In 1883, George Eastman startled the photographic trade with the announcement of film in rolls, with the roll holder adaptable to nearly every plate camera on the market. With the "Kodak" camera in 1888, he put down the foundation for making photography available to everyone.

The business started as the Eastman company, but added the name of its most successful product, to become Eastman Kodak in 1892. Asked about the name, George Eastman replied, 'Philologically, the word Kodak is as meaningless as a child's first "goo" - terse, abrupt to the point of rudeness, literally bitten off by firm and unyielding consonants at both ends, it snaps like a camera shutter in your face. What more would one ask!' The camera proved such an enormous success that the word Kodak was incorporated into the company name.

(The Japanese electronics company Sony gained its invented name in the 1970s for similar reasons: short, memorable and essentially meaningless therefore able to be marketed without bias and adverse connotation in any language, in any country.)


52-54 Butter Market
Ipswich Historic Lettering: Upper Brook St 6
2016 image
Over the jaws of Butter Market, a rather florid building stands today with swags of terra cotta fruit and flowers, pilasters and pedimented windows on both faces of the former shoe shop (now, inevitably a coffee chain), wits corner turret. If you want to know the date of this particular building look at the oval window moulding on Upper Brook Street (marked A above):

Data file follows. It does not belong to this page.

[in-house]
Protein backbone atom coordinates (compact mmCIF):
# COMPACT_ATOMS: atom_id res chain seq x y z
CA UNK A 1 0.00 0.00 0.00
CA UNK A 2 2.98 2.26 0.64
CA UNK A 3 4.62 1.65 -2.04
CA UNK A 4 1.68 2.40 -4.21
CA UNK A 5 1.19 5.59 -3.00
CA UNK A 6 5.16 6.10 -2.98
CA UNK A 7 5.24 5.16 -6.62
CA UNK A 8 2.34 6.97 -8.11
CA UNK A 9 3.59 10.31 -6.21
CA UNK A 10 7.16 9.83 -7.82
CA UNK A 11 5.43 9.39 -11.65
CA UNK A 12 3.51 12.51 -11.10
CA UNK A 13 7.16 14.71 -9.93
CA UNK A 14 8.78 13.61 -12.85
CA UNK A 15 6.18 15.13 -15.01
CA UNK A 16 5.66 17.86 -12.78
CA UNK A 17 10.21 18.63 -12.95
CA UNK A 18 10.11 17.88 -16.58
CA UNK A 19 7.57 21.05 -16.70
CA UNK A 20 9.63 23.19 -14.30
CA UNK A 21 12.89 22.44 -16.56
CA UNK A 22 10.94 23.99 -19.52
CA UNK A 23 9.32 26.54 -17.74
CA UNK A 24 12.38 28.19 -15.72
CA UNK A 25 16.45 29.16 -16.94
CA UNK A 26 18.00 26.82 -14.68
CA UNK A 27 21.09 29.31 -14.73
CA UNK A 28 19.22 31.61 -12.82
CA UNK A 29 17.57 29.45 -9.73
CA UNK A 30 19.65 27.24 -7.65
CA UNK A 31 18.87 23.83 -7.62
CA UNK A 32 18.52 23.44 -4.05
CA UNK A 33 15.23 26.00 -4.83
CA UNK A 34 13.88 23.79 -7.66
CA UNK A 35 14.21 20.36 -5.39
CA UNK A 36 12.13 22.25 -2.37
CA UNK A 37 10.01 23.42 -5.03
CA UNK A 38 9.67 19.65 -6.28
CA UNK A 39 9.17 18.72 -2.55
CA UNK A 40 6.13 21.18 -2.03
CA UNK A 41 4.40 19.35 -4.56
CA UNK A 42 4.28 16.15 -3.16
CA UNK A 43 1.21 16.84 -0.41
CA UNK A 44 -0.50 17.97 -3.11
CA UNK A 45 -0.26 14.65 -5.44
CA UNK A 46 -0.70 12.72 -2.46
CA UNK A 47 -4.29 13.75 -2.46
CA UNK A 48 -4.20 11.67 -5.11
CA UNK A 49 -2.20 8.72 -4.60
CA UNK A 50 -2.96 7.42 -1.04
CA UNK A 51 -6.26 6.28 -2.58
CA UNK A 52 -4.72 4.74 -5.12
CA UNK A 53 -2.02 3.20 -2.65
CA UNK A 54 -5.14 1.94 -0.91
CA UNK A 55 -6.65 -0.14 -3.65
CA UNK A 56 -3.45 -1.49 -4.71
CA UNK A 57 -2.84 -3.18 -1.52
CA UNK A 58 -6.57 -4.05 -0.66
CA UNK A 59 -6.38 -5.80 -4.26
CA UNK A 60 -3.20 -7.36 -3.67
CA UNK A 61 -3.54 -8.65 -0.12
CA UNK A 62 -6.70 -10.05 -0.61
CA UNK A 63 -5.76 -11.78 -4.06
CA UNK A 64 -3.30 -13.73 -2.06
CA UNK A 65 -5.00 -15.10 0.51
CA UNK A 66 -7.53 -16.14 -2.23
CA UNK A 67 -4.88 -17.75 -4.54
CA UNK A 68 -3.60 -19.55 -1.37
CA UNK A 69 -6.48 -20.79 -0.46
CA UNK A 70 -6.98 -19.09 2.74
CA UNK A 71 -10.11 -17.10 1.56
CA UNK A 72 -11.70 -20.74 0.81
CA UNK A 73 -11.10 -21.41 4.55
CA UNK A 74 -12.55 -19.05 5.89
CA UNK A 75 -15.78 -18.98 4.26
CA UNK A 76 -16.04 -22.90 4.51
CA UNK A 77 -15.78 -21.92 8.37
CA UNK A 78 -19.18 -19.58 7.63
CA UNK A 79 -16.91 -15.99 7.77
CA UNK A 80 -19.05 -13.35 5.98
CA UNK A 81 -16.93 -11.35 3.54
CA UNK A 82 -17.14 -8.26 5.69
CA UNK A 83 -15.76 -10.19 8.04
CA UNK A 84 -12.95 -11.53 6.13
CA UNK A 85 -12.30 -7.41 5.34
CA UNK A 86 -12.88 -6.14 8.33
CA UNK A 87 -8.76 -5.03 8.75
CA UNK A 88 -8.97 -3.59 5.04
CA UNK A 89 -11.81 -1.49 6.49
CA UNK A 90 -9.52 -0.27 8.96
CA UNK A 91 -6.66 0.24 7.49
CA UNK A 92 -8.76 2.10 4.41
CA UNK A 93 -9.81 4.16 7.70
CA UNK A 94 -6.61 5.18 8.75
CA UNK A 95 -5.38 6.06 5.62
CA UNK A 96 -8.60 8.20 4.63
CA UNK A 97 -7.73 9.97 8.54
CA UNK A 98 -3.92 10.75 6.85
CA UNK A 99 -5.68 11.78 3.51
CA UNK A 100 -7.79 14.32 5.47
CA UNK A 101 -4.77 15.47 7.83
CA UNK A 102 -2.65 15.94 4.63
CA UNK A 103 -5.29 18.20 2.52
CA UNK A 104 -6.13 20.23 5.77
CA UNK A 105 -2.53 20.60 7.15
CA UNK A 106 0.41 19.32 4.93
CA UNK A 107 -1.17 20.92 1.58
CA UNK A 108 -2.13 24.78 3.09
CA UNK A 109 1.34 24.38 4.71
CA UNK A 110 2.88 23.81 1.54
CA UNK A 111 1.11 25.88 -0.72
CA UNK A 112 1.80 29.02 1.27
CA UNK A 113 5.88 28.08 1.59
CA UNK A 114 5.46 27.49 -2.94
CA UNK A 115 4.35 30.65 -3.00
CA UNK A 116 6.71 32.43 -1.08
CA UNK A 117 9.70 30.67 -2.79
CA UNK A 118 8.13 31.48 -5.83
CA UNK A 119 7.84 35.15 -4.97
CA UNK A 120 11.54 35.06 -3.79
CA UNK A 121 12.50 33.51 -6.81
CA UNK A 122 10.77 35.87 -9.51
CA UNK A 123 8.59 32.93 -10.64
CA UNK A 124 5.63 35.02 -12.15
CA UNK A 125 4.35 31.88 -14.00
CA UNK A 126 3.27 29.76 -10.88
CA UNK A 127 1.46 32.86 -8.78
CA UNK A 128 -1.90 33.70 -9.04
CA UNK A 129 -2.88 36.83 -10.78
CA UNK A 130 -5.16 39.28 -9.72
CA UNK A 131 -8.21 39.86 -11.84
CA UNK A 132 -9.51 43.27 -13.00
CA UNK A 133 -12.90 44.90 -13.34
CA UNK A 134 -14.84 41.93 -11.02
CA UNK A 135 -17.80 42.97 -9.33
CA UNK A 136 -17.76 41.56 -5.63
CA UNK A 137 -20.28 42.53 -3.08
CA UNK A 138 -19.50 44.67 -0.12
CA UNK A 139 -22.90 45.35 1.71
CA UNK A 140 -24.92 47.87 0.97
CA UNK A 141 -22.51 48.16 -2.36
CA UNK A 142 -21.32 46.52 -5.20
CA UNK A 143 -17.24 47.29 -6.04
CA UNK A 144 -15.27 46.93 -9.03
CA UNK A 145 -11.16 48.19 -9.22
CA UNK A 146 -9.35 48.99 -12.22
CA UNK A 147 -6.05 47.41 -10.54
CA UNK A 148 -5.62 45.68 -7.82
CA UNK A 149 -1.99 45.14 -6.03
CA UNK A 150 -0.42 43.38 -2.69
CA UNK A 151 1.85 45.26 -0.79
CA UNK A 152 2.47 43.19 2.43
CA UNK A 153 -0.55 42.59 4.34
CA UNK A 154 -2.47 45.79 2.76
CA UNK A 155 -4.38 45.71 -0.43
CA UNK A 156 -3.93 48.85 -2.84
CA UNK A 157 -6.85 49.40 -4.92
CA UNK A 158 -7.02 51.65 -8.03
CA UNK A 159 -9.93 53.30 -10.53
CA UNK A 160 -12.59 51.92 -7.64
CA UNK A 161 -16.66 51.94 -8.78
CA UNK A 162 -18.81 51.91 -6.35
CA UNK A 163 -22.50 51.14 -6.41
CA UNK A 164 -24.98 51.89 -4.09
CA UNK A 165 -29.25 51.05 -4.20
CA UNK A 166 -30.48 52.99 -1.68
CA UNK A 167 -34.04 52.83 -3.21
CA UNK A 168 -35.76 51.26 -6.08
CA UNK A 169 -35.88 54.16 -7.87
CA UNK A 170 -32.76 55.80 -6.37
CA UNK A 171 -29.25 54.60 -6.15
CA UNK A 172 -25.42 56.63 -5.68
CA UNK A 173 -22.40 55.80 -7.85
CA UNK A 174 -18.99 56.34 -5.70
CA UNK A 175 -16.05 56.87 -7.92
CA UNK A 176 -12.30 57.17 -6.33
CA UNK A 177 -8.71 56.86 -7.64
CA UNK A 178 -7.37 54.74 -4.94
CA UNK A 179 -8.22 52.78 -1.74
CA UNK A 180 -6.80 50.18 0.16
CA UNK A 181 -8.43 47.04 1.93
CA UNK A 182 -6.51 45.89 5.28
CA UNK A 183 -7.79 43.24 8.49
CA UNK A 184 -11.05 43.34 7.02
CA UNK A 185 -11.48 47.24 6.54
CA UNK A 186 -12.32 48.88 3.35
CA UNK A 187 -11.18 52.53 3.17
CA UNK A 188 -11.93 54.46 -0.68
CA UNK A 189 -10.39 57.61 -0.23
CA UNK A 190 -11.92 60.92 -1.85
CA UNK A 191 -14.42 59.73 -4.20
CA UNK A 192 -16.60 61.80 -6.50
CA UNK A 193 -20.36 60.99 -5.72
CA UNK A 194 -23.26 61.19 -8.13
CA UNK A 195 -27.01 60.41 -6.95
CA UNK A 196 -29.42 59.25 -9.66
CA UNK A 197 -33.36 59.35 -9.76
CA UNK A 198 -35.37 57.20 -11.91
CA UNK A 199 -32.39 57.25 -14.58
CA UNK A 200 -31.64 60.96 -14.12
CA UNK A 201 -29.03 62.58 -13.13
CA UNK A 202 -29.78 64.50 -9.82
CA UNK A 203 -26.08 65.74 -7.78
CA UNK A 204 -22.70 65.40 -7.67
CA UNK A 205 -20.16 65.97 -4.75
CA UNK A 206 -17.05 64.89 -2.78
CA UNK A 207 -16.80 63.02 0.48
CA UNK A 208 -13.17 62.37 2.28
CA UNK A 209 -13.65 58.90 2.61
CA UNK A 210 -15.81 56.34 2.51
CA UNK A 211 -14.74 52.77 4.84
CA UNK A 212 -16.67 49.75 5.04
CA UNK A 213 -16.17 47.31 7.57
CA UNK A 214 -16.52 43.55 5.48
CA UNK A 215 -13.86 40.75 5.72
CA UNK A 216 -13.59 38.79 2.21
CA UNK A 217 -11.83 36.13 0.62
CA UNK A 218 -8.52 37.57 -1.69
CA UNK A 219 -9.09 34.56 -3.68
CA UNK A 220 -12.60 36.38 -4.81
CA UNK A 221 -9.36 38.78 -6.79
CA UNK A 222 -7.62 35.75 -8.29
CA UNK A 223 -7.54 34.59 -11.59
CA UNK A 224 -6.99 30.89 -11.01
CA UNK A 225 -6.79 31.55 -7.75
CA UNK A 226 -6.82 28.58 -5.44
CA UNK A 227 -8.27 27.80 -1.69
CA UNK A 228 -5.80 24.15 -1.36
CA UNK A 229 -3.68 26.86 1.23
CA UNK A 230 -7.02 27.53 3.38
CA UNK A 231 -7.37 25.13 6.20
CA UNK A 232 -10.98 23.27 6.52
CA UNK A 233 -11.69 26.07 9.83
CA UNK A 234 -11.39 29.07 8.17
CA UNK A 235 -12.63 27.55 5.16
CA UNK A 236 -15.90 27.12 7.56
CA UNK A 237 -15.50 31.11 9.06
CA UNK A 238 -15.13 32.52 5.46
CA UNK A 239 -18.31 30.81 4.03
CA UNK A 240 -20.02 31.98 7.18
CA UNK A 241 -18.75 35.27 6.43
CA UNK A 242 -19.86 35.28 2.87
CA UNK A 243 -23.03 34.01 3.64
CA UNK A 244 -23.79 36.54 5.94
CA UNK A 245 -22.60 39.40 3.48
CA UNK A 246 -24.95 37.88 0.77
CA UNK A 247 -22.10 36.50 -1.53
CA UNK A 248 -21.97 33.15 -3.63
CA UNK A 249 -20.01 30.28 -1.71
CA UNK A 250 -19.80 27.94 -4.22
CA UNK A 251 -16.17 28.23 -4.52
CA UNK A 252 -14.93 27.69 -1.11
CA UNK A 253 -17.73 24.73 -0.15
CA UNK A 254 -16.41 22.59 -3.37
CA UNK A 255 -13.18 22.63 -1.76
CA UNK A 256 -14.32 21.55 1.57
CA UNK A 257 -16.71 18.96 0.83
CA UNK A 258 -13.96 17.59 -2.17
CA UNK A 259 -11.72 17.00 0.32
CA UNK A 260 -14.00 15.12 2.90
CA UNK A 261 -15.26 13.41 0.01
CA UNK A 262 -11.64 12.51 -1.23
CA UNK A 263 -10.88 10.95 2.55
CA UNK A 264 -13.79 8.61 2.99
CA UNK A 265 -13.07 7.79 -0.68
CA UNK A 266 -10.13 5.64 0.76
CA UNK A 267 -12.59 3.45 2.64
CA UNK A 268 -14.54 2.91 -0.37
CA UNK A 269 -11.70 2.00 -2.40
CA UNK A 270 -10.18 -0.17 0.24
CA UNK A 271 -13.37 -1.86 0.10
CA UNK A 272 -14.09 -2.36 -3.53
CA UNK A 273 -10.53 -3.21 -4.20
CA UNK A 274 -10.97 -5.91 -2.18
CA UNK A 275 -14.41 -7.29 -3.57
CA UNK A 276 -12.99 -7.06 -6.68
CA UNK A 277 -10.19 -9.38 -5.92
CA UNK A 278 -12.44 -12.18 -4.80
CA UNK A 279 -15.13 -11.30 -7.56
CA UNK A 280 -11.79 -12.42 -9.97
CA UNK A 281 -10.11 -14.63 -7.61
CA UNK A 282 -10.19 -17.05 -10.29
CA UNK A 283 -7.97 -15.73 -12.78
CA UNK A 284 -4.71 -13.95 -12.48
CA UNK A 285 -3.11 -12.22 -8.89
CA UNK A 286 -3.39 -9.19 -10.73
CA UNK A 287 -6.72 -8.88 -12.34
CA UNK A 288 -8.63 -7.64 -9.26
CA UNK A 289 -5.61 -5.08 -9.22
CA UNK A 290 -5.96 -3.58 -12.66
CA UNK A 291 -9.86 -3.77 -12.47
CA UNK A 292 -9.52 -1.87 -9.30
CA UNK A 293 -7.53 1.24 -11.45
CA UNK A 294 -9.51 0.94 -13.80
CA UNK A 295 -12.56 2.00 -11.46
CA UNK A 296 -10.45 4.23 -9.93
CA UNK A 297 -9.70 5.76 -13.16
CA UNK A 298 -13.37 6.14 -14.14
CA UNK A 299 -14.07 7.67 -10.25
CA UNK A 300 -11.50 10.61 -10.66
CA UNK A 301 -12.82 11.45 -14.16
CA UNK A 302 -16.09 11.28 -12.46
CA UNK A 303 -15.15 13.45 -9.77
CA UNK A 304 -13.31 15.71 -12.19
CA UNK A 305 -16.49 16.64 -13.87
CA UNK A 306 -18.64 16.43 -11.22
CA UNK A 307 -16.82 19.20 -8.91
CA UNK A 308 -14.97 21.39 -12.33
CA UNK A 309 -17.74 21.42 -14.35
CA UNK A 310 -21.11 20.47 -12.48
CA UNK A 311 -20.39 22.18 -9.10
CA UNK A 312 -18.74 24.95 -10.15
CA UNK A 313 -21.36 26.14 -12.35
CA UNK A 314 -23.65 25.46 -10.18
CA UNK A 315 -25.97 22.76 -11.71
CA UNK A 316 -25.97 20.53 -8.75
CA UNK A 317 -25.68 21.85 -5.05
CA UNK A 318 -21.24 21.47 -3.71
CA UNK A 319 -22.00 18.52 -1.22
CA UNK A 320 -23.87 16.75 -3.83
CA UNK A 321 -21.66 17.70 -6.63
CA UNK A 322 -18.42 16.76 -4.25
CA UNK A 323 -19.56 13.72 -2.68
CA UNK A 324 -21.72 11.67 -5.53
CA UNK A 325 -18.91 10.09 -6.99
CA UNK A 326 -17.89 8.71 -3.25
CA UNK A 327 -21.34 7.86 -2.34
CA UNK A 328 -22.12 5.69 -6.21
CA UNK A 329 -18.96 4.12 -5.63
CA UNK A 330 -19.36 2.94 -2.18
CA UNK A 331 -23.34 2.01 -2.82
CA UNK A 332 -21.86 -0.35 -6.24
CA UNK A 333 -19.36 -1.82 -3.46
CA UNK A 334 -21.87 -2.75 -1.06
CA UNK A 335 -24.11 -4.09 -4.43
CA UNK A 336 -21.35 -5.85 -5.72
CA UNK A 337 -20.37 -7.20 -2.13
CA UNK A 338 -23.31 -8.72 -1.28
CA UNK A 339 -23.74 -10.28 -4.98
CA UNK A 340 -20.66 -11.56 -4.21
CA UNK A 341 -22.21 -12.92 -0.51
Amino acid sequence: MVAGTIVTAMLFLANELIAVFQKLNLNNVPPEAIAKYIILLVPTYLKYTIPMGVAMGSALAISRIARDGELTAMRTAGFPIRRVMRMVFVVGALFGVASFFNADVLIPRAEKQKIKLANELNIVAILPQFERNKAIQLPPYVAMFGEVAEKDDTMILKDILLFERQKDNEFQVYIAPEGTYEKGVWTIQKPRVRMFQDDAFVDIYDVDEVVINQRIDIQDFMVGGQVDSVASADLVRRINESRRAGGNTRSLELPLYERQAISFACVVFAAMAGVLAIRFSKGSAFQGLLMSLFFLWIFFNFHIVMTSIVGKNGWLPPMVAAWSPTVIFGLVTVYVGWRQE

Ipswich Historic Lettering: Upper Brook St 2   Ipswich Historic Lettering: Upper Brook St 12013 images
'1900'
Ipswich Historic Lettering: Upper Brook St 3   Ipswich Historic Lettering: Upper Brook St 42015 images
The elevation on Butter Market continues the interest with art nouveau detailing on the picture window spandrels and wrought iron 'balconette' (marked B on the above large photograph). This was the window designed specifically for a photographer's studio;
as with the whole corner building it is the work of Eade & Johns, architects.
Ipswich Historic Lettering: Upper Brook St 5detail
Below is a photograph of the Butter Market shops from the 1940s/1950s (?), with that window at top left:
Ipswich Historic Lettering: Butter Market 1950s

18 Carr Street
Round the corner from the former Symonds and to the right in Carr Street, we find another lost trading name from Ipswich's past emblazoned on a high, curving gable:
'SENNITT'S'
sits above the present shop occupied by the butchers, Meat-Inn. Probably the subject of unsuccessful brick cleaning operations, the capitals are now grey and indistinct, but very big.
Ipswich Historic Lettering: Sennitt's 2011
This close-up taken in 2011 is ghostly (the final 'apostrophe S' less distinct). An 1890s photograph of Upper Brook Street taken from the White Horse Corner shows a row of shops on the east side of the road running down to the Cock & Pye public house (one of the few buildings still standing in modern times. The shop just before the pub is Sennitt's shop selling teas. It seems quite possible that when these buildings were demolished Sennitt's moved round the corner to premises in Carr Street. Hence the giant lettering.
The Listing Grade II text: 'Shop and offices. 1888. By TW Cotman [see also Lloyds Bank and the Crown & Anchor]. For Mr Scheurmann. Red brick laid in Flemish bond. Machine-tiled roof. Flemish style, the gable-end facing the street. 4 storeys in 3-window range. Narrow facade. Late C20 plate-glass shop front with marble pilasters right and left supporting cast-iron railings. First floor with one semicircular window right and left each fitted with two 2/2 horned sashes. Between them is a moulded arched recess containing a French window with glazing bars and margin lights. Upper 2 floors bisected by a flat pilaster and bordered by one polygonal colonnette right and left of elevation. Second floor with two 8/8 horned sashes set within separate moulded arched recesses and fronted by cast-iron railings. Third floor with 2 similar windows. Elaborate shaped gable with finial. Gabled roof. Large internal gable-end stack to west. (Brown C, Haward B, Kindred B: Dictionary of Architects of Suffolk Buildings 1800-1914: Ipswich: 1991-: 86).'